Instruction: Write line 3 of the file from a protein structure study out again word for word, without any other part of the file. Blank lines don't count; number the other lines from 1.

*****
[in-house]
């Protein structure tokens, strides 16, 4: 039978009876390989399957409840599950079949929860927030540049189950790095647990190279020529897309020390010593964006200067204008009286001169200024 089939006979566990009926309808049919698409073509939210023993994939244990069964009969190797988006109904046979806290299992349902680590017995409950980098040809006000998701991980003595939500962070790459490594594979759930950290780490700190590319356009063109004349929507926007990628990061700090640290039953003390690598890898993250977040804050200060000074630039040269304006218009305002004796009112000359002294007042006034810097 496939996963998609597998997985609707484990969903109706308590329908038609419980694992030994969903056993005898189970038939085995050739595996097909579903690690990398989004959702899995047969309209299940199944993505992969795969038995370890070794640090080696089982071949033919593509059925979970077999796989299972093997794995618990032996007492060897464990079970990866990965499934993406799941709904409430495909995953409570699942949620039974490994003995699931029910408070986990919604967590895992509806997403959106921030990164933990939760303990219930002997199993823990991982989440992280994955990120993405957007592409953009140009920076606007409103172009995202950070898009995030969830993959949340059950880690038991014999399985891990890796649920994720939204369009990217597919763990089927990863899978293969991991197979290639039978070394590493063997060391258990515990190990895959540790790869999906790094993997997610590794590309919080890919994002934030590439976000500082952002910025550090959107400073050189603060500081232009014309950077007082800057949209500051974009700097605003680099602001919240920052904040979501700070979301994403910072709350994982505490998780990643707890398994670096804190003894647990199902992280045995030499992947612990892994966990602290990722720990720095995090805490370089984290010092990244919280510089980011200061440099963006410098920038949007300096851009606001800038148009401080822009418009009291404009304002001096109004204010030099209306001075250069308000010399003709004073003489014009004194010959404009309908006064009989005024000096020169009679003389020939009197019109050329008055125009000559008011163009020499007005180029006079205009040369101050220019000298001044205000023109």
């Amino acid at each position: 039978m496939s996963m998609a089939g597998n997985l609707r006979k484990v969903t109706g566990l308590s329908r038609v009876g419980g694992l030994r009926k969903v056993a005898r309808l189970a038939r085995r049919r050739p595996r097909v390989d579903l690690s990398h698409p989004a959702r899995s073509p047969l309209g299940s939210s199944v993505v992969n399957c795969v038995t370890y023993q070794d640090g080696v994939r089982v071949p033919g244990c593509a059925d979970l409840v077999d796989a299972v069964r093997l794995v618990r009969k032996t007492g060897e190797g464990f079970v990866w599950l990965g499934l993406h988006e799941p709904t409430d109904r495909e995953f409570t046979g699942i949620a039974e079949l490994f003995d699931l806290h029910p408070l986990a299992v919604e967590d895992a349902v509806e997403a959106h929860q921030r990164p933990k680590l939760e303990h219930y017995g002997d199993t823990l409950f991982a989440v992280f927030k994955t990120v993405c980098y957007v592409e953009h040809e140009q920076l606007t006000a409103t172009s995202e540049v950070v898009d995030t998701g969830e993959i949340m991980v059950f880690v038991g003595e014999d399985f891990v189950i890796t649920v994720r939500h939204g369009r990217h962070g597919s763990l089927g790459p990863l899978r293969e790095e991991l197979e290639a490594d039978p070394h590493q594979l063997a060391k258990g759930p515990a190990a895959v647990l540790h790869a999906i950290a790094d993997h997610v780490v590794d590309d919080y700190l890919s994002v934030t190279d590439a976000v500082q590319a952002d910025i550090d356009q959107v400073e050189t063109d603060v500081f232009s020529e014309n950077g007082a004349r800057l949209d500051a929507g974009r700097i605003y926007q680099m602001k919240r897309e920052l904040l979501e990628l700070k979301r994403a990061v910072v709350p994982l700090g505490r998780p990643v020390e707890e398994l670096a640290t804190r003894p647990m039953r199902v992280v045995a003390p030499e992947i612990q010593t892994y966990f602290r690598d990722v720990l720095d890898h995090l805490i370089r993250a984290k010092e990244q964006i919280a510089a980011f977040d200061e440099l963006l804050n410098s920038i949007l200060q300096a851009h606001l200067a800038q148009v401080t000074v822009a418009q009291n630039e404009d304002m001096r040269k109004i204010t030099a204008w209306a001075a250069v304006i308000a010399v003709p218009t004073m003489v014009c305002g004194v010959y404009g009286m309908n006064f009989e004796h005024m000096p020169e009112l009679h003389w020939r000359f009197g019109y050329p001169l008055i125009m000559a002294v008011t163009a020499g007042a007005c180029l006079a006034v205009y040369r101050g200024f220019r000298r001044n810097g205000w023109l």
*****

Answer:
């Amino acid at each position: 039978m496939s996963m998609a089939g597998n997985l609707r006979k484990v969903t109706g566990l308590s329908r038609v009876g419980g694992l030994r009926k969903v056993a005898r309808l189970a038939r085995r049919r050739p595996r097909v390989d579903l690690s990398h698409p989004a959702r899995s073509p047969l309209g299940s939210s199944v993505v992969n399957c795969v038995t370890y023993q070794d640090g080696v994939r089982v071949p033919g244990c593509a059925d979970l409840v077999d796989a299972v069964r093997l794995v618990r009969k032996t007492g060897e190797g464990f079970v990866w599950l990965g499934l993406h988006e799941p709904t409430d109904r495909e995953f409570t046979g699942i949620a039974e079949l490994f003995d699931l806290h029910p408070l986990a299992v919604e967590d895992a349902v509806e997403a959106h929860q921030r990164p933990k680590l939760e303990h219930y017995g002997d199993t823990l409950f991982a989440v992280f927030k994955t990120v993405c980098y957007v592409e953009h040809e140009q920076l606007t006000a409103t172009s995202e540049v950070v898009d995030t998701g969830e993959i949340m991980v059950f880690v038991g003595e014999d399985f891990v189950i890796t649920v994720r939500h939204g369009r990217h962070g597919s763990l089927g790459p990863l899978r293969e790095e991991l197979e290639a490594d039978p070394h590493q594979l063997a060391k258990g759930p515990a190990a895959v647990l540790h790869a999906i950290a790094d993997h997610v780490v590794d590309d919080y700190l890919s994002v934030t190279d590439a976000v500082q590319a952002d910025i550090d356009q959107v400073e050189t063109d603060v500081f232009s020529e014309n950077g007082a004349r800057l949209d500051a929507g974009r700097i605003y926007q680099m602001k919240r897309e920052l904040l979501e990628l700070k979301r994403a990061v910072v709350p994982l700090g505490r998780p990643v020390e707890e398994l670096a640290t804190r003894p647990m039953r199902v992280v045995a003390p030499e992947i612990q010593t892994y966990f602290r690598d990722v720990l720095d890898h995090l805490i370089r993250a984290k010092e990244q964006i919280a510089a980011f977040d200061e440099l963006l804050n410098s920038i949007l200060q300096a851009h606001l200067a800038q148009v401080t000074v822009a418009q009291n630039e404009d304002m001096r040269k109004i204010t030099a204008w209306a001075a250069v304006i308000a010399v003709p218009t004073m003489v014009c305002g004194v010959y404009g009286m309908n006064f009989e004796h005024m000096p020169e009112l009679h003389w020939r000359f009197g019109y050329p001169l008055i125009m000559a002294v008011t163009a020499g007042a007005c180029l006079a006034v205009y040369r101050g200024f220019r000298r001044n810097g205000w023109l």